One evening, we had to hike farther than we had anticipated due to the lack of water. As we pushed through the tall brush, our headlamps illuminated two golden spheres belonging to a distant feline. We yelled and hollered but the cat continued to approach steadily. With the horrifying possibility of an attack just seconds away, we unsheathed our tools-turned-weapons.
Perhaps the mountain lion caught sight of the blades; perhaps it simply lost interest in us. In the event, the beast faded into the night. Although we never saw it again, we saw multiple cat prints the next morning, around eight kilometres from our initial encounter.
It took four months of hiking to reach the half-way point on the PCT. If the strain on our personal relationships with loved ones back home didn’t provide us with sufficient motivation to complete the trek quickly, impending winter storms certainly did.
To have any chance of making it to Canada before the trail became impassable, we had to kick into high gear. And so, as beautiful as Oregon is, we took advantage of the flat lands on this section of the trail to ratchet our daily distance up to 48 kilometres per day.
With our legs in top gear, our equipment began to feel the torque. Northern Washington was so jam-packed with jagged mountains that we prepared ourselves for snow as soon as we crossed into the Cascades.
Then a whiteout hit us. This one was worse than the previous storms. With a fresh covering of snow, the white ground bled into the white sky. With no sense of direction or depth, we didn’t know if we were walking across flat ground or about to step off a cliff.
We couldn’t stop to wait out the weather. I pulled out our GPS device, stuck it in front of my face, and followed the route I had previously uploaded. The unit’s rubber buttons made navigating with gloves a breeze and the weatherproof casing ensured that it kept working, whatever the weather. By now, we were trekking with nothing but a little digital line telling us which way to go, along with a few topographic references to reassure us that we weren’t about to walk over a precipice.
It was only two days later that we finally reached the monument marking the USA–Canada border. The monument also marked the conclusion of our six-month journey. The sudden appearance of bright skies reassured us that our hike was over. Real life was just an aeroplane journey away.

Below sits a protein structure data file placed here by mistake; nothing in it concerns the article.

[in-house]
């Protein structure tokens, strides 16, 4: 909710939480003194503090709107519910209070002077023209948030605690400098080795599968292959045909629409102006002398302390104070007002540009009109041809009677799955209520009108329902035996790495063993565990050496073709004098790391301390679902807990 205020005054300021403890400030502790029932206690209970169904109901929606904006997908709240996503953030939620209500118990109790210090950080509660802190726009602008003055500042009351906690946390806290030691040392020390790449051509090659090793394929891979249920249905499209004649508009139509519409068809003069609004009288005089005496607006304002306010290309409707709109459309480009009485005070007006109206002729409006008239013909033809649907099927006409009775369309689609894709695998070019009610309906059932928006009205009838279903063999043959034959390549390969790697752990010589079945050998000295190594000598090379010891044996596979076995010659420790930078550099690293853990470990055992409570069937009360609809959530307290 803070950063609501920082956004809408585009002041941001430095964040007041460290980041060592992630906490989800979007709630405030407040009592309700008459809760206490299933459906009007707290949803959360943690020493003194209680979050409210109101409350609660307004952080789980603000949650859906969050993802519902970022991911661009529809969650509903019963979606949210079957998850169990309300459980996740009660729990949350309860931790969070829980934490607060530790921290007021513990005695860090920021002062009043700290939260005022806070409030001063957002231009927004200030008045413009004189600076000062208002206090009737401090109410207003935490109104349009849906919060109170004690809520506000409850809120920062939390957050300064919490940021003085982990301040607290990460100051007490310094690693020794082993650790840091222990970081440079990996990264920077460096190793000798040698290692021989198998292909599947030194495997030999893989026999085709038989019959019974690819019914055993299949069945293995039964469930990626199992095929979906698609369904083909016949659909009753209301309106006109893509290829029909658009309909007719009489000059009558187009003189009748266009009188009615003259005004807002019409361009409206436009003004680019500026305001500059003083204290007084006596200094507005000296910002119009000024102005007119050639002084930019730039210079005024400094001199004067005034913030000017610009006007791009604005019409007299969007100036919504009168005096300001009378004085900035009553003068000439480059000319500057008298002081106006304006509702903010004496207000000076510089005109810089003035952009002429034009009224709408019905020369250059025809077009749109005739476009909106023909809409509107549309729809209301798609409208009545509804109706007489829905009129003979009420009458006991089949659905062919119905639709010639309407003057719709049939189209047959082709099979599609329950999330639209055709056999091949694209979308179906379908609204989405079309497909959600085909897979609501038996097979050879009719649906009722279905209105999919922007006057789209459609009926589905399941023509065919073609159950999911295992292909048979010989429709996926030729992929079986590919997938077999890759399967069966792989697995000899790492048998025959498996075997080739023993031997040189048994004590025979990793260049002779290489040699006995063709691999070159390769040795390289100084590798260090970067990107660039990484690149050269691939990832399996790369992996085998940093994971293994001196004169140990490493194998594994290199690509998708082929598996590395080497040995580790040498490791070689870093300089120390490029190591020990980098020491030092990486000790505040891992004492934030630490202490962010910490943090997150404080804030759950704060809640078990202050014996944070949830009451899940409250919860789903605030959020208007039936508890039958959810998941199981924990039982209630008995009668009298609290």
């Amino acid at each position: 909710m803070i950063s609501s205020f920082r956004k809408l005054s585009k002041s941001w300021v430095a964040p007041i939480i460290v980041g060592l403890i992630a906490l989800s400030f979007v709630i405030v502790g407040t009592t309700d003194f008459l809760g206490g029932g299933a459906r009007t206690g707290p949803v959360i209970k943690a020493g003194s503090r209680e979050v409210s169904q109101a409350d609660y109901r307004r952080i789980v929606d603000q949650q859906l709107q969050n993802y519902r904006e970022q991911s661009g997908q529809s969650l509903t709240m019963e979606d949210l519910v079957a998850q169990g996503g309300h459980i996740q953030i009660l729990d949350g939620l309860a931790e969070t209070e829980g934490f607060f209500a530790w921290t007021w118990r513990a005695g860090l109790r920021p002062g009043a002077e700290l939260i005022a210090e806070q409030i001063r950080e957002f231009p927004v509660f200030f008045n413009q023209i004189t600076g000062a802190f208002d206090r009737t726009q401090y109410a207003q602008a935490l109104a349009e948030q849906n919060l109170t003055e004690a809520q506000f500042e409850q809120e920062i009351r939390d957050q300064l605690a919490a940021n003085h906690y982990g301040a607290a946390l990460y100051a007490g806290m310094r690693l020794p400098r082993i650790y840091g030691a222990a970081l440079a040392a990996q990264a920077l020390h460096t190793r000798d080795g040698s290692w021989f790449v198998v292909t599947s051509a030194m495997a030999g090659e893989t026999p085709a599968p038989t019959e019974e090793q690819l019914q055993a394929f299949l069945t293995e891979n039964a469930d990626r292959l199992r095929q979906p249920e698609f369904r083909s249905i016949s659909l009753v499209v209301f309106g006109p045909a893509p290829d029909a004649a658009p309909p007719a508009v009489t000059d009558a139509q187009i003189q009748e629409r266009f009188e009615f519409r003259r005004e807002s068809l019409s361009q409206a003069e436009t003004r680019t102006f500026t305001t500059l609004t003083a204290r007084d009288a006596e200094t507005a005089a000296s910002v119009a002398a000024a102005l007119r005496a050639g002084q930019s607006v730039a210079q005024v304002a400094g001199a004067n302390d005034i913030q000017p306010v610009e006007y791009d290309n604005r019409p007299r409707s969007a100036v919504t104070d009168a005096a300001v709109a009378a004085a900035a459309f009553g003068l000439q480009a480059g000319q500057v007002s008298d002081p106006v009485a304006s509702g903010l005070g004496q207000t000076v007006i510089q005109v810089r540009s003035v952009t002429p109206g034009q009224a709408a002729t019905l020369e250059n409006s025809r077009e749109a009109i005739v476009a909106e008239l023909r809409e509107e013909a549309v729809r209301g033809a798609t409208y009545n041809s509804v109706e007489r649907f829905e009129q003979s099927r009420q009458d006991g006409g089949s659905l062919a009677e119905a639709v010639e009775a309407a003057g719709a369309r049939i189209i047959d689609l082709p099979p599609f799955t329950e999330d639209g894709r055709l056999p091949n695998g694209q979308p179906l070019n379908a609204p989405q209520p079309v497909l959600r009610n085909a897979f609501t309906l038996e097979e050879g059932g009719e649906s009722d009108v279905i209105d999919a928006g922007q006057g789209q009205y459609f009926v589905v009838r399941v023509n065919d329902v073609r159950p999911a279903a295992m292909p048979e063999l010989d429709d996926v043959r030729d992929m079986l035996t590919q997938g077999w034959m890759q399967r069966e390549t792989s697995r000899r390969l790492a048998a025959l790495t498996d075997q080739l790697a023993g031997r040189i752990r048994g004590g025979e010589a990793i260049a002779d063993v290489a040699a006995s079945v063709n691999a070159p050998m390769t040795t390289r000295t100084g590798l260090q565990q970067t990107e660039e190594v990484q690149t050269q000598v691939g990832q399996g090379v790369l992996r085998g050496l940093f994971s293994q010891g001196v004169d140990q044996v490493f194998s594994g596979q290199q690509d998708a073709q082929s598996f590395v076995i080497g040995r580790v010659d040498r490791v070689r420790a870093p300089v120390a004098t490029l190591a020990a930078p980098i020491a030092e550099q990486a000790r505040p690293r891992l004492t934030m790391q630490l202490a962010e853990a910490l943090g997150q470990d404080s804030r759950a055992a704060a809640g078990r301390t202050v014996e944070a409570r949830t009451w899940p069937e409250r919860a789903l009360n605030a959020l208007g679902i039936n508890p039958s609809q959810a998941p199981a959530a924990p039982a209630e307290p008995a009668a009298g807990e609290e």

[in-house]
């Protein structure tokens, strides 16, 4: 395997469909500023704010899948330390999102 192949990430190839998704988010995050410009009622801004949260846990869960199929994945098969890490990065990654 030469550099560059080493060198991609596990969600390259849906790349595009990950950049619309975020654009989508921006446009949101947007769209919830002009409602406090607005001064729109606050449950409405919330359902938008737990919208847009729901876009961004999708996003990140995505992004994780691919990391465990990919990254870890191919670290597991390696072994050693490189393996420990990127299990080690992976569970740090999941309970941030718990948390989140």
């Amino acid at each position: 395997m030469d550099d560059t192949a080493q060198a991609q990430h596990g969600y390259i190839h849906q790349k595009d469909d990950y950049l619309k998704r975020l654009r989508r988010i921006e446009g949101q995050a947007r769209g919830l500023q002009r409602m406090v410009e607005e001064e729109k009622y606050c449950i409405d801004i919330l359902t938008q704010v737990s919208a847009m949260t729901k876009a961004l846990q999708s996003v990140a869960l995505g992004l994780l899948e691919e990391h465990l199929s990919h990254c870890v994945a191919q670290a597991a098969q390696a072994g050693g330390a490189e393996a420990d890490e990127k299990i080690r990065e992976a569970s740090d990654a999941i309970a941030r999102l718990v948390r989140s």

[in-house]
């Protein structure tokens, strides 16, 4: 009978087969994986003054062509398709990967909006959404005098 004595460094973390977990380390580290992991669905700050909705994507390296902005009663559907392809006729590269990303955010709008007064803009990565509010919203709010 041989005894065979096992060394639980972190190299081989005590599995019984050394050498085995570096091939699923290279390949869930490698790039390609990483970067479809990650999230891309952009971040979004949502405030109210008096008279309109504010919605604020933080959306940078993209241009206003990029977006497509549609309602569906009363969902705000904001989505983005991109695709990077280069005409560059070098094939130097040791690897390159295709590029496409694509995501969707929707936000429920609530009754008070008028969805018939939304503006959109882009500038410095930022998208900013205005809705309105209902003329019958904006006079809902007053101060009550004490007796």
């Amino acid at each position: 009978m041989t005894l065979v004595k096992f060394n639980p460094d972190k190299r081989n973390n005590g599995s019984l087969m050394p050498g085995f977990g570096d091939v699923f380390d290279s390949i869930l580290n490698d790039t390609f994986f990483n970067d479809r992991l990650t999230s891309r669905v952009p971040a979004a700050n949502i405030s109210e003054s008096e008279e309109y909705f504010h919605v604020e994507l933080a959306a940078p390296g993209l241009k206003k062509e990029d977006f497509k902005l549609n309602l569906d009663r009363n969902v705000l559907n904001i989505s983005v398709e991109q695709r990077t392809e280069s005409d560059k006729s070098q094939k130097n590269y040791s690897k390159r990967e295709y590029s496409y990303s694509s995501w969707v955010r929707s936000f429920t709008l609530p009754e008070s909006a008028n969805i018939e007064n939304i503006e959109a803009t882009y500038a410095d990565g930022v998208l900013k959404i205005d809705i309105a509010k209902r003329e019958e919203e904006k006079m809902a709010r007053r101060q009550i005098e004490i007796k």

Entrepreneur and expedition manager Ian Mangiardi uses his expertise in logistics and course development to organise international expeditions for private citizens, government officials and members of the Explorers Club. www.modernexplorerinc.com
A six-month trek along the Pacific Crest Trail requires careful planning. You’ll need kit that equips you for a wide range of terrains and climates, including the blistering heat of southern California and the snow-packed Sierra Nevada mountains. Here, Ian Mangiardi highlights some of the most important items that he packed for his expedition
More robust than typical traction devices, but more user-friendly than a full mountaineering crampon, it remains attached to your foot with a thick rubber harness and an over-the-toe Velcro strap. An ergonomic plate helps to prevent ice build-up under the foot
2. Camera protection
Think Tank Photo Digital Holster 10 v2.0
This easy-access padded case can be attached to a trouser belt or the outside of a rucksack. It has an expanding sleeve that accommodates zoom lenses. Ours lived on the exterior of my pack for six months and my camera still works fine
3. Communications device
DeLorme InReach SE
The waterproof, dustproof and durable InReach connects to a smartphone or tablet to provide detailed tracks, downloadable maps and the ability to send and receive text messages via the global Iridium satellite service. An annual or seasonal contract is required
4. Solar power
9W Brunton SolarRoll
Flexible, water resistant and able to charge a smartphone in just two hours, this flexible solar panel kept all of our equipment ready to use. Its twin ports enable two devices to be charged at once. Also available in a 14-watt version
5. Rechargeable battery
Brunton Sustain 2
The Sustain comes into play when the sun doesn’t shine. Capable of charging an iPad three times on a single charge, the water-resistant Sustain is the perfect battery backup when extra power is required. USB, 12V, 16V and 19V outputs charge nearly all types of electronics, from mobile phones to laptops
6. Cooking pot
Primus EtaPower 1.8 litre
Ensuring you don’t run out of fuel on a long-distance trek is a challenge, and the type of pan you use makes a difference when it comes to fuel conservation.
The EtaPower’s integral heat exchanger encourages a faster boil time and more efficient cooking. It’s fitted with built-in handles and supplied with a strainer lid
7. Sleeping mat
Nemo Astro Air Lite 20R
The durable, full-length Astro Air delivers more than seven centimetres of comfort. A larger baffle at the head end improves comfort. Supplied with a stuff sack, compression strap and repair patches
£6/225 grams (30 metres)
Significantly stronger than standard paracord, the 550 has a minimum break strength of 249 kilograms, thanks to its seven individual strands, which are sheathed in a nylon casing
9. Head protection
One of the most versatile pieces of clothing. It can be used as a hat to warm your head or keep the sun off your scalp and neck, or as a sweat band for your wrist. Or dip it in water and put it on your neck to keep cool
Suunto Core All Black
The waterproof Suunto Core knows your exact altitude and can calculate how much higher you have to go. It also boasts a weather alarm, dual time zones and a compass
This story was published in the September 2014 edition of Geographical Magazine